This week's Westword Watch List lets you know where to eat your veggies, which bar is smokin' it up in RiNo, and how you can get your claws on some great lobster deals. After digesting the hottest places to eat and drink from April 14 through April 20, keep reading for our list of restaurant openings and closings over the past week.
Blue Island Oyster Bar & Seafood
2625 East Second Avenue
Oysters? Absolutely, at least when you've secured a bar stool at Blue Island, which flies in fresh bivalves so frequently you might get hit with a blast of sand on your way in the door. The restaurant does a good job with other seafood, too, including Maine lobster. For a surf-and-turf special with a working-class bent, the Wednesday Lobster Riot offers a grilled half-lobster and a cheeseburger for $20, along with fries and a small salad. Or get a whole, one-pound lobster for the same price. If those are too messy, let the kitchen do the work for you with a meaty lobster roll, also twenty bucks — perfect for date night, if you're in a pinch.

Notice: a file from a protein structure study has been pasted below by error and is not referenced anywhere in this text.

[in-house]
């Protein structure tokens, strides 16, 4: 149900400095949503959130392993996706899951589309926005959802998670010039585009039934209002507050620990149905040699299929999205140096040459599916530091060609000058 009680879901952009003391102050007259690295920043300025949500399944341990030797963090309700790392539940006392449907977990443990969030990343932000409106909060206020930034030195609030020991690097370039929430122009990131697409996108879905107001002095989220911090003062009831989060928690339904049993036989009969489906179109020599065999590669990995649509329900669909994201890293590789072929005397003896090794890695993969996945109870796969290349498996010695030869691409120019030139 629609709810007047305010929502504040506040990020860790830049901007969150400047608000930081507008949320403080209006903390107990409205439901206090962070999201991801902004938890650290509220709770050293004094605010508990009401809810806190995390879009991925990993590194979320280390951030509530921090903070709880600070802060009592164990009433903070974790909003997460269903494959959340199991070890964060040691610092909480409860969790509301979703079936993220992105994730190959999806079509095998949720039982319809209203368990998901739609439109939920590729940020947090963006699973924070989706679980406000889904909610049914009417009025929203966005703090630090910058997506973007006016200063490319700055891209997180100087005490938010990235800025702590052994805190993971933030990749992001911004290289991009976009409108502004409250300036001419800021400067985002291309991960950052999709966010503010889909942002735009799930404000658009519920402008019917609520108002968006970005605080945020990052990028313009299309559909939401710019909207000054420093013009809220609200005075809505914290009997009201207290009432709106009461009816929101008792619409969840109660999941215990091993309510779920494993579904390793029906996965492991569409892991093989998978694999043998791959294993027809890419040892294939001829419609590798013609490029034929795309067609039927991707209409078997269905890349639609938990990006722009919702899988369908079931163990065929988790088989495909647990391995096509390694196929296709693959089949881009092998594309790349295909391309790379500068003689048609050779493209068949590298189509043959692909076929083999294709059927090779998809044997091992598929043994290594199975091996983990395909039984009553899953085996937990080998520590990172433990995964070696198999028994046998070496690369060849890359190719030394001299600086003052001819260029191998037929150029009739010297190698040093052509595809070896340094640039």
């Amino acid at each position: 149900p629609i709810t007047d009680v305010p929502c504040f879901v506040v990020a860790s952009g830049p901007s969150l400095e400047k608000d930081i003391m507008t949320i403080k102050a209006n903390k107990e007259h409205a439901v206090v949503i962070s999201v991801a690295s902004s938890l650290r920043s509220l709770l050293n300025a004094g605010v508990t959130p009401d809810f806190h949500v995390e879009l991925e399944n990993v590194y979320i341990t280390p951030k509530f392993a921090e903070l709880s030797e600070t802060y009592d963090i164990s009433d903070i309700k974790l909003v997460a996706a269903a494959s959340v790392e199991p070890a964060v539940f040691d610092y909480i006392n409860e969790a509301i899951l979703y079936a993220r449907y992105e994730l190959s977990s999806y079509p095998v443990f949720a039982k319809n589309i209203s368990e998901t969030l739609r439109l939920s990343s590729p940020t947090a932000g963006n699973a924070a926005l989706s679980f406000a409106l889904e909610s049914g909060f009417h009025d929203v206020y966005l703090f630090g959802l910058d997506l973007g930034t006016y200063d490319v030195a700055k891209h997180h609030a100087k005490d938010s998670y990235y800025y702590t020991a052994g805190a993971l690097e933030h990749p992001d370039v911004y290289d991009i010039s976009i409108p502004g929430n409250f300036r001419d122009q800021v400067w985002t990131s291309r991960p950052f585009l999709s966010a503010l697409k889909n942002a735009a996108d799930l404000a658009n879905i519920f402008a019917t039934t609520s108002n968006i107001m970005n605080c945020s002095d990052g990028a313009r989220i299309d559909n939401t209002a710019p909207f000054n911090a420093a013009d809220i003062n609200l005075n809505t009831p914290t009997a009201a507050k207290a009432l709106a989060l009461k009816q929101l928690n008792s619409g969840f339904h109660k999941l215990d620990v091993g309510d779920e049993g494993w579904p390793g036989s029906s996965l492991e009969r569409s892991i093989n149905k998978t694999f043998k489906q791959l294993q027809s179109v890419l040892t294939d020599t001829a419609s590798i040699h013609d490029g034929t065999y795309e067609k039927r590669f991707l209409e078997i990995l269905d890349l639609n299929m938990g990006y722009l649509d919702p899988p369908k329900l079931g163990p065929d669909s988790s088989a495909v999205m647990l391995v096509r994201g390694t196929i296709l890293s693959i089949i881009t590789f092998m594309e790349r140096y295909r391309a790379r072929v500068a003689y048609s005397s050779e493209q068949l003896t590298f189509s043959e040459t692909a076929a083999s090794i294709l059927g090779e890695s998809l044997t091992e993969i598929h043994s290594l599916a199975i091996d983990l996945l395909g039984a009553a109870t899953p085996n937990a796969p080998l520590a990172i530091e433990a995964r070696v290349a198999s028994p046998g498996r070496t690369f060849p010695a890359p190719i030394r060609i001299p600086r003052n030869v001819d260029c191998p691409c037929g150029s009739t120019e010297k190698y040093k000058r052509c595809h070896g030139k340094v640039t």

1160 Madison Street
The overworked carrot: diced into soups and stews, steamed to the point of no return or whittled into flavorless nubs and sold as "baby carrots." But at 12@MADISON, our Best New Restaurant of 2016, chef/owner Jeff Osaka's Congress Park culinary chapel, every ingredient is treated with love and kindness. In her review of 12, restaurant critic Gretchen Kurtz writes that the restaurant "does for rainbow carrots what the fryer did for Brussels sprouts, turning this oft-overlooked vegetable into a star." Egyptian spices combine with pistachios, almonds and tangy labneh cheese on a dish that celebrates a rainbow array of roasted carrot spears.
Beast + Bottle
719 East 17th Avenue